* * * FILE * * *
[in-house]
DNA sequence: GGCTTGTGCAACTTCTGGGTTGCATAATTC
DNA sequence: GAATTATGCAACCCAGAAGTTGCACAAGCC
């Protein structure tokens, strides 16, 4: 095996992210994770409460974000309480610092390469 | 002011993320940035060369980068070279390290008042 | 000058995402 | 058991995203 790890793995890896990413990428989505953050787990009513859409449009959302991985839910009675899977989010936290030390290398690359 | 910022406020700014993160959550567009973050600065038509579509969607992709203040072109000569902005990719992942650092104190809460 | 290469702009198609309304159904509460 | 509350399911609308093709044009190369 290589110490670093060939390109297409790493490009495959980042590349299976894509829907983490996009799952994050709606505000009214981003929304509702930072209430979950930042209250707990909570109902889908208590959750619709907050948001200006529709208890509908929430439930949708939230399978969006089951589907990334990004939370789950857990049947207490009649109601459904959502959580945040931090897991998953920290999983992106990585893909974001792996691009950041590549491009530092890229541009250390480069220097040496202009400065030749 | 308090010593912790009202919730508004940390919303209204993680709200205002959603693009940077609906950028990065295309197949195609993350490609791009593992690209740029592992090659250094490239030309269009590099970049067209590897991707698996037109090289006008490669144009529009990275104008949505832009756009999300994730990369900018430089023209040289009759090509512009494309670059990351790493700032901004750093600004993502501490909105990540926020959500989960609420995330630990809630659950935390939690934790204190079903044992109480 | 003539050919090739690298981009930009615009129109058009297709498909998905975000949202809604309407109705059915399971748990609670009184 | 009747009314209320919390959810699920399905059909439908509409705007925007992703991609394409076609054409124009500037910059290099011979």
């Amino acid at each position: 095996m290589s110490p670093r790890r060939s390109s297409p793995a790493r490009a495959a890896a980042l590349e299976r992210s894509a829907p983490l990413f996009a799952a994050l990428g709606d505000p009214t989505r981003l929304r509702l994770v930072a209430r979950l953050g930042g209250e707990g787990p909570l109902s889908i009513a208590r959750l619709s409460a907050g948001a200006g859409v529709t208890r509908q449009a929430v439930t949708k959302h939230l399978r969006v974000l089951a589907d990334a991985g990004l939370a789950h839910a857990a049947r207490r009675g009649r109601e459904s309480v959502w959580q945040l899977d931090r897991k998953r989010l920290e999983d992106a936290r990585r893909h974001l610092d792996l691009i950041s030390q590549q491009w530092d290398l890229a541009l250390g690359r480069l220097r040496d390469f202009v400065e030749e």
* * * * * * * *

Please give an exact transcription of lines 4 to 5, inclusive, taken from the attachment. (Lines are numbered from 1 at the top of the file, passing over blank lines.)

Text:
């Protein structure tokens, strides 16, 4: 095996992210994770409460974000309480610092390469 | 002011993320940035060369980068070279390290008042 | 000058995402 | 058991995203 790890793995890896990413990428989505953050787990009513859409449009959302991985839910009675899977989010936290030390290398690359 | 910022406020700014993160959550567009973050600065038509579509969607992709203040072109000569902005990719992942650092104190809460 | 290469702009198609309304159904509460 | 509350399911609308093709044009190369 290589110490670093060939390109297409790493490009495959980042590349299976894509829907983490996009799952994050709606505000009214981003929304509702930072209430979950930042209250707990909570109902889908208590959750619709907050948001200006529709208890509908929430439930949708939230399978969006089951589907990334990004939370789950857990049947207490009649109601459904959502959580945040931090897991998953920290999983992106990585893909974001792996691009950041590549491009530092890229541009250390480069220097040496202009400065030749 | 308090010593912790009202919730508004940390919303209204993680709200205002959603693009940077609906950028990065295309197949195609993350490609791009593992690209740029592992090659250094490239030309269009590099970049067209590897991707698996037109090289006008490669144009529009990275104008949505832009756009999300994730990369900018430089023209040289009759090509512009494309670059990351790493700032901004750093600004993502501490909105990540926020959500989960609420995330630990809630659950935390939690934790204190079903044992109480 | 003539050919090739690298981009930009615009129109058009297709498909998905975000949202809604309407109705059915399971748990609670009184 | 009747009314209320919390959810699920399905059909439908509409705007925007992703991609394409076609054409124009500037910059290099011979």
């Amino acid at each position: 095996m290589s110490p670093r790890r060939s390109s297409p793995a790493r490009a495959a890896a980042l590349e299976r992210s894509a829907p983490l990413f996009a799952a994050l990428g709606d505000p009214t989505r981003l929304r509702l994770v930072a209430r979950l953050g930042g209250e707990g787990p909570l109902s889908i009513a208590r959750l619709s409460a907050g948001a200006g859409v529709t208890r509908q449009a929430v439930t949708k959302h939230l399978r969006v974000l089951a589907d990334a991985g990004l939370a789950h839910a857990a049947r207490r009675g009649r109601e459904s309480v959502w959580q945040l899977d931090r897991k998953r989010l920290e999983d992106a936290r990585r893909h974001l610092d792996l691009i950041s030390q590549q491009w530092d290398l890229a541009l250390g690359r480069l220097r040496d390469f202009v400065e030749e």